Innovation in the face of major external change is critical for any organization’s success, but attempting to do so often leads to more questions than actions: Where do you start? How do you get the right resources? How should work be implemented? What data should you measure?
This book covers the end-to-end execution of digital transformation – from leadership-level strategy, to on-the-ground team implementation. With the biggest revelation of all, Herbert argues, being that true digital transformation only needs to happen once because, at its core, it means becoming more adaptive to change itself.
Featuring the ‘how to’ of digital transformation devised from successes across every sector, Herbert distils it into five actionable stages. These stages act as a repeatable framework for continual innovation, allowing you to produce results immediately and grow change incrementally across your organization.
Herbert draws on her own experiences in leading change and innovation programmes globally, as well as featuring insights from experts and leaders from organizations as diverse as the World Wildlife Fund, Morgan Stanley, Royal Caribbean Cruises, the United Nations High Commission for Refugees, the Rijksmuseum, the American Cancer Society, The Guardian, Harvard University, and many others.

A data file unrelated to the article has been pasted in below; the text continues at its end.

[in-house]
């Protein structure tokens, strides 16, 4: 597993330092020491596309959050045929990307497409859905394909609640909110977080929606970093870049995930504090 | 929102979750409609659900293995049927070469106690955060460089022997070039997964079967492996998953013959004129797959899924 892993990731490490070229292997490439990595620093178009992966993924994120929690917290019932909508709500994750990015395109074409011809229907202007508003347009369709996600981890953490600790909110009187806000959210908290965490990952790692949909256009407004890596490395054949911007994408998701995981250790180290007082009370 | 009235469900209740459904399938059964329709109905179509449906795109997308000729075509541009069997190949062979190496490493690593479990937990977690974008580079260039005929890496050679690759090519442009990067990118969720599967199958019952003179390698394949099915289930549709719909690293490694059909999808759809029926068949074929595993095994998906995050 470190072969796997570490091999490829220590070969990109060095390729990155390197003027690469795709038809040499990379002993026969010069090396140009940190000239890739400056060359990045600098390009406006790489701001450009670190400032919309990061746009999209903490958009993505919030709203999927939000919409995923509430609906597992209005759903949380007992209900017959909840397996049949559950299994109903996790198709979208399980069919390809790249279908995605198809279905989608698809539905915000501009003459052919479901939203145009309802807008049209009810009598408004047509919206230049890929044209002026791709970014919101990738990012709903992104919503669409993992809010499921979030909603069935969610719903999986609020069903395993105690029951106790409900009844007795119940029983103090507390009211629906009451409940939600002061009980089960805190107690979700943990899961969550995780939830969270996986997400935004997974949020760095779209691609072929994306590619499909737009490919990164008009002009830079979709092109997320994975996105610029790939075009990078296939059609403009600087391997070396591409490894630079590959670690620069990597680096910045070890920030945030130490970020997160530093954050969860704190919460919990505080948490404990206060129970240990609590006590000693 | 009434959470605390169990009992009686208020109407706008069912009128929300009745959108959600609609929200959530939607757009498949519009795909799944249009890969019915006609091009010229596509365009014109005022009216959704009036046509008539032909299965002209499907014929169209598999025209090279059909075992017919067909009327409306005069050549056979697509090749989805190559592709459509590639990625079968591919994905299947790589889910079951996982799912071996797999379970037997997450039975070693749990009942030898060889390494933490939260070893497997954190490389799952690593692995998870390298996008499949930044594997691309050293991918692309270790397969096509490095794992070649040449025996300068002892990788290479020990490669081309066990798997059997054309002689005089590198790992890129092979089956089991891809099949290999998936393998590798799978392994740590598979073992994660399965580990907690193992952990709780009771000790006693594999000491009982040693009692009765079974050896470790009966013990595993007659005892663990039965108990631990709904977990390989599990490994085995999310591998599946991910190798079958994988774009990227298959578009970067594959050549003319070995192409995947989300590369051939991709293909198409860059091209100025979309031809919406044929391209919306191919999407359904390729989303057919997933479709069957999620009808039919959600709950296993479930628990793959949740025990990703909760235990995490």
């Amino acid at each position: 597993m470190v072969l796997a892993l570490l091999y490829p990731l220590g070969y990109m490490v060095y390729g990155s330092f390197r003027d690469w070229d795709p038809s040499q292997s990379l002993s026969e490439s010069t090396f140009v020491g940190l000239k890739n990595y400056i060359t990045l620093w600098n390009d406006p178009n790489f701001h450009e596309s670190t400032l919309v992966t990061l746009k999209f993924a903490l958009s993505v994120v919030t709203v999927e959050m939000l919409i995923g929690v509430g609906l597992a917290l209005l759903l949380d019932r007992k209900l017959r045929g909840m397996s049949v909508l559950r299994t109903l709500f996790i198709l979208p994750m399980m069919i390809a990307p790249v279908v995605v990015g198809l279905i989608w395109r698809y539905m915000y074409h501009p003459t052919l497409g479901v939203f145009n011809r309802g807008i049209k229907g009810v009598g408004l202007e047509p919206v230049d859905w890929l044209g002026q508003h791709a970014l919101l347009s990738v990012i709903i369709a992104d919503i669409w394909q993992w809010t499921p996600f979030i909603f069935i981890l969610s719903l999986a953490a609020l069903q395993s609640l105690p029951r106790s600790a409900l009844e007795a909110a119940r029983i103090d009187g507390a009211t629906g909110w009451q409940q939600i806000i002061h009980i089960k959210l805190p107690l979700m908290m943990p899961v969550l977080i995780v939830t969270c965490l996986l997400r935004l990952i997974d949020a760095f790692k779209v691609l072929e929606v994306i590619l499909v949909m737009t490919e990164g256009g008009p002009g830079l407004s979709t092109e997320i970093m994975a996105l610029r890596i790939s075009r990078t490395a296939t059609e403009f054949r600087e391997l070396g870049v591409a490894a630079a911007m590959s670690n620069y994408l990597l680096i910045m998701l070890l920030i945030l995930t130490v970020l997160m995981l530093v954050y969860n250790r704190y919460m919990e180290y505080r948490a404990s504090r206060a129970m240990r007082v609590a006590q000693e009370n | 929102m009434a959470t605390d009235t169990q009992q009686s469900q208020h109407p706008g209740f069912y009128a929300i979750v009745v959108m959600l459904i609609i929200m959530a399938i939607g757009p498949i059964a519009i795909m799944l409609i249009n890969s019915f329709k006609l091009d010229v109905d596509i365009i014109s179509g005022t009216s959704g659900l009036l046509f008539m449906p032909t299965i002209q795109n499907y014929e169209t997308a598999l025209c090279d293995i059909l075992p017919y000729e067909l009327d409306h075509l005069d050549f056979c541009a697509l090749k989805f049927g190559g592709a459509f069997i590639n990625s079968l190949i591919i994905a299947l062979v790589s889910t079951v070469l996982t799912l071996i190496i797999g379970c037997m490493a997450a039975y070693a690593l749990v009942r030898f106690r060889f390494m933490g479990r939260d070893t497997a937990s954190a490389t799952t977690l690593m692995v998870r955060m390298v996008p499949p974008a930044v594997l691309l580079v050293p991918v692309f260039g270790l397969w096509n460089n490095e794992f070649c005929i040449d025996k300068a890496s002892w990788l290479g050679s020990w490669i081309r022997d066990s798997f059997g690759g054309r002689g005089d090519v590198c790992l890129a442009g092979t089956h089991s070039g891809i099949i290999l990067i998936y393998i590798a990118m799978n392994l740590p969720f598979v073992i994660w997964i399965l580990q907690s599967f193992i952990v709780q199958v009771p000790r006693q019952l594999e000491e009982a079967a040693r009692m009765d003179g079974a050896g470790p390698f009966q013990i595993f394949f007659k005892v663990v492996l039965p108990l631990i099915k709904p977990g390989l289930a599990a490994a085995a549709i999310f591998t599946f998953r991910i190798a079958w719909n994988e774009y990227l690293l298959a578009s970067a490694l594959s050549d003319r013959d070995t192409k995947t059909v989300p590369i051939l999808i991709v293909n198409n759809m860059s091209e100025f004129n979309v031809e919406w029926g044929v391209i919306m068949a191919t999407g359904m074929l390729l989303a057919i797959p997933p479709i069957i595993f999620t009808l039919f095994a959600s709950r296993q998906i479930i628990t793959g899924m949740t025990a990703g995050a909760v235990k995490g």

Moving into 2018 many companies are still struggling to work out what it means to be digital and how to effectively achieve this. Lots of CEOs make dramatic pronouncements about their imminent switch to digital, and then do very little, slowly, or have all the companies social media utterances carefully managed by the digital marketing department. Whereas truly effective digital transformation should actually mean that you have a genuine and meaningful online presence. Though of course many senior management people have zero presence online. They make it to retirement age without having to embrace this [digital transformation] or they will be swept away by those that do exist online. Things have moved fast, but already if you have no Linkedin profile, nor Twitter, nor Telegram, it already begins to suggest that you are not willing to put your actions where your mouth is.
We’ll see how many C-level execs over the age of 50, or even 40? eat their digital dogfood, but this book at least gives a clear road map to follow or ignore at your peril. Of all the of the digital transformation books we have reviewed recently, this one does embrace the challenge and offer real, meaningful tips for how to try and successfully achieve the desired digital transformation. Read it or ignore it at your peril.